SACRAMENTO, Calif. /California Newswire/ — Calif. Assemblyman Mike Gatto’s (D-Los Angeles) bill to help save California’s citrus industry from devastation passed the Senate today with a 38-0 vote. AB 571 would dedicate much-needed resources to stop the spread of Huanglongbing (HLB), a disease that destroys citrus trees and has no known cure.
HLB was spotted in Southern California last year but has not yet crossed into the Central Valley, where California’s citrus industry produces 82% of the nation’s fresh fruit and directly employs more than 14,000 people. If it does, growers are worried that our state’s citrus industry will be destroyed, taking thousands of jobs and more than $500 million dollars in tax revenue with it. Other jurisdictions have faced similar devastation – Florida, for example, lost 8,200 jobs and $4.5 billion in lost crops over the last five years. It has also hurt severely the citrus industry in Asia, Africa, Brazil, and Central America.
“Agriculture forms a large part of California’s economy,” said Gatto. “It is appropriate, likely even a duty, for the Legislature to take steps to prevent HLB from spreading.”
HLB is carried by an invasive pest called the Asian Citrus Psyllid. In July 2013, ABC7 (Los Angeles) news reported that the number of pests in California are rising rapidly and beginning to spread. They described HLB as “the most deadly citrus disease in modern history,” with the potential to “wipe out California’s citrus crop.”
Joel Nelson, President of California Citrus Mutual, expressed immense concern about HLB and gratitude for Assemblyman Gatto’s action to address the issue. “We are just ecstatic that someone in Sacramento cares enough about jobs to make sure that we don’t lose everything because of this exotic pest,” said Nelson. “We thank Assemblyman Gatto for convincing his colleagues, particularly his urban colleagues, of the big picture on this issue.”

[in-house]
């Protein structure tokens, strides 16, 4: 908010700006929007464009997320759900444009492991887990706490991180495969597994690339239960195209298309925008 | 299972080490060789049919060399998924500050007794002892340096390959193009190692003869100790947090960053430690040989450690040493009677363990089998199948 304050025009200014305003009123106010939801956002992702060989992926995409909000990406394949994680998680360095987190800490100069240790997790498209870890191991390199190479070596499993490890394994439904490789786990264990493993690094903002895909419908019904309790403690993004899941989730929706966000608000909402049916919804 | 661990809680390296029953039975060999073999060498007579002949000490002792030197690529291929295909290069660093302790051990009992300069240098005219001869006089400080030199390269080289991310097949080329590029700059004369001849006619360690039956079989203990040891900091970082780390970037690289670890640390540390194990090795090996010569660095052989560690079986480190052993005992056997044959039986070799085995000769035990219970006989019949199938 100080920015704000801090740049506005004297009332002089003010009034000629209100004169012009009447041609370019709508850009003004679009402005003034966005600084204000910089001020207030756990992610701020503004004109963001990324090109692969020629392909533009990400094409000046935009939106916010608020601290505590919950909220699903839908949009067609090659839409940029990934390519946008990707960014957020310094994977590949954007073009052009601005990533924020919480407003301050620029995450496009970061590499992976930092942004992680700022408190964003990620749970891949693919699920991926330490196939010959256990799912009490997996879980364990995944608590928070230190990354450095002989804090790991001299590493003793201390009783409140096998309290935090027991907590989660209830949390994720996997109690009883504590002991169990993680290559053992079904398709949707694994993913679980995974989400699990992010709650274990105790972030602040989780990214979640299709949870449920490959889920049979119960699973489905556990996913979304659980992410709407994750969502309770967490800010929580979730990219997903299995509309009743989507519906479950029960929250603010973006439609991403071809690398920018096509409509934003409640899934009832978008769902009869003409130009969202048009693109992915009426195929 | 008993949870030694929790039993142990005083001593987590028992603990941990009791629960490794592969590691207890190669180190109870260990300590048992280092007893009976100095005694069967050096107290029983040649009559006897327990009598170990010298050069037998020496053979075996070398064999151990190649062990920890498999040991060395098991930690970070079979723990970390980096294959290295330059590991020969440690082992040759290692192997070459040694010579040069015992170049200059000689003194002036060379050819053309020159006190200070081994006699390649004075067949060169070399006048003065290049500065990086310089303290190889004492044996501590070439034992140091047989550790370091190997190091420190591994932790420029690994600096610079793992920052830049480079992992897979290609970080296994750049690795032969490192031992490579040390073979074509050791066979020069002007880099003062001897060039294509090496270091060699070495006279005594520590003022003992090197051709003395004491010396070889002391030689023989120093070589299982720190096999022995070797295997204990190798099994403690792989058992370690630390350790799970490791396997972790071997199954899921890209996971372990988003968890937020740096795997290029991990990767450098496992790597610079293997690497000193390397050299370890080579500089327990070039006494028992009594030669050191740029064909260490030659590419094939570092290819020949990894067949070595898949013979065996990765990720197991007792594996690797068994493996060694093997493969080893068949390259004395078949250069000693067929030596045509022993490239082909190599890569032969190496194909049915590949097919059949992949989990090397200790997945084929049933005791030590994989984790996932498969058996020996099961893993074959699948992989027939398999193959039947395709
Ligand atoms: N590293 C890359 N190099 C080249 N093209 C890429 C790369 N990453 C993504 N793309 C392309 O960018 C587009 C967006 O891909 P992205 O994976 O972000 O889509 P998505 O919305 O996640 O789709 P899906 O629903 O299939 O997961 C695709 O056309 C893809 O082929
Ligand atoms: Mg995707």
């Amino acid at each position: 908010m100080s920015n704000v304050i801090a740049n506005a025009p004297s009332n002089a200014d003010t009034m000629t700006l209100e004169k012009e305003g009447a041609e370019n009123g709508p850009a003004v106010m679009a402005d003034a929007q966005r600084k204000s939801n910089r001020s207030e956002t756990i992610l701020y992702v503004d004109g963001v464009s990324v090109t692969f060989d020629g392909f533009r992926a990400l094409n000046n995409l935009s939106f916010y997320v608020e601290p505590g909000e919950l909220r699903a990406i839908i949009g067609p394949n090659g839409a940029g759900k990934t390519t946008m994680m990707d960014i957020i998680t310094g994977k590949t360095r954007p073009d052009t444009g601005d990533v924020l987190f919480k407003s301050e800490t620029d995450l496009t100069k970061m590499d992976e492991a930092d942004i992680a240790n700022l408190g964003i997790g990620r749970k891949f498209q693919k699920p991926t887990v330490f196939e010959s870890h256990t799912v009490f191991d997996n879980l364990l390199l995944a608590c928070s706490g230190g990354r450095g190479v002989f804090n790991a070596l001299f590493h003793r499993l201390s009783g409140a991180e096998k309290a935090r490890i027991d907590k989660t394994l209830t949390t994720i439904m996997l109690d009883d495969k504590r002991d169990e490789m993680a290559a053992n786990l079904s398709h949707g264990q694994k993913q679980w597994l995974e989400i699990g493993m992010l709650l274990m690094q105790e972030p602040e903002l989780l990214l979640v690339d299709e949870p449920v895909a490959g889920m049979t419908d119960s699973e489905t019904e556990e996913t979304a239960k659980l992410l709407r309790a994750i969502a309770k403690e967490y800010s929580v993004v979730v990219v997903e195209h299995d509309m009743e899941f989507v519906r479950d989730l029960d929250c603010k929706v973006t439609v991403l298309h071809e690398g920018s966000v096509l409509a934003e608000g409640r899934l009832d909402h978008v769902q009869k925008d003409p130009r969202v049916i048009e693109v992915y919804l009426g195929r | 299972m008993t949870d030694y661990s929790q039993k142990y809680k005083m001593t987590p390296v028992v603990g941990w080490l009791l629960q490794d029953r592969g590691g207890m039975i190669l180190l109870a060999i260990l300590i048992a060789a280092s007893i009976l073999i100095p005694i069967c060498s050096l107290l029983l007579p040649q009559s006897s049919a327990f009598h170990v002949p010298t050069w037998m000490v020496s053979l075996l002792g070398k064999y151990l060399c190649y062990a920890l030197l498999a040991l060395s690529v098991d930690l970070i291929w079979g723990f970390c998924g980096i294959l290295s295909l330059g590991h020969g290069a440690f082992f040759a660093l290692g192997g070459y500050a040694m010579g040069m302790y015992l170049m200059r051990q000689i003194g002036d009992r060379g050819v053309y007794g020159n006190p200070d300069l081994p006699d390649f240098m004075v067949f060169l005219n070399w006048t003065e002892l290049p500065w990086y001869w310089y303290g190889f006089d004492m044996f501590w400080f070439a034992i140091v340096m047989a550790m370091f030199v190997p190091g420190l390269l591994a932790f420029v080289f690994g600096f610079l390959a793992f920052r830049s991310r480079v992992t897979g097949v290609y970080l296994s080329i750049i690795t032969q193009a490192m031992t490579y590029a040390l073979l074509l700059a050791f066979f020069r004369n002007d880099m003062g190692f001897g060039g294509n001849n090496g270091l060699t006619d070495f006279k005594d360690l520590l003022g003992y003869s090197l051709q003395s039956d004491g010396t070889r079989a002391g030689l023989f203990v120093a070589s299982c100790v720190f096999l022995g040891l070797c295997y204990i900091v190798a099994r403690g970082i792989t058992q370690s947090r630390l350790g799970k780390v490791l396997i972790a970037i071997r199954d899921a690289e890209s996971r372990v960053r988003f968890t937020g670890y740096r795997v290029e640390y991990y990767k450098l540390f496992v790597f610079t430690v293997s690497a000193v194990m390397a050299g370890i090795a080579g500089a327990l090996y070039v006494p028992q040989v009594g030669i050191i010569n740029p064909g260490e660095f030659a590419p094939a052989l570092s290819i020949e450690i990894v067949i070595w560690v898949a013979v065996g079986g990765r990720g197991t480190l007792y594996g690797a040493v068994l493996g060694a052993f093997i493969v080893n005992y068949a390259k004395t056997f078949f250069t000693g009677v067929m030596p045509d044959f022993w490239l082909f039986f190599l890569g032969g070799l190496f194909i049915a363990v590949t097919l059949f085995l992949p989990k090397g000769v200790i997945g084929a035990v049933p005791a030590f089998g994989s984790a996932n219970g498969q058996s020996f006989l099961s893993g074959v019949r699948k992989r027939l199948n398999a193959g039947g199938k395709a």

Other major California industries have been threatened by outside influences in the past, and policy makers often lament the lack of foresight to stave off the losses before they became too large to recover. One example is California’s wine industry, which was almost destroyed by a pest called phylloxera. Similarly, changing federal dynamics and aggressive tactics in other jurisdictions caused the state’s aerospace and entertainment industries to be threatened, leading Gatto to push for policymakers to more carefully consider the long-term impacts of their decisions.
“California cannot afford to lose another of its ‘signature’ industries,” said Gatto. “AB 571 is a proactive measure that will save money and jobs for one of our most iconic and important industries – California citrus.”
Mike Gatto is the Chairman of the Appropriations Committee in the California State Assembly. He represents Burbank, Glendale, La Cañada Flintridge, La Crescenta, Montrose, and the Los Angeles neighborhoods of Atwater Village, East Hollywood, Franklin Hills, Hollywood Hills, Los Feliz, and Silver Lake. www.asm.ca.gov/gatto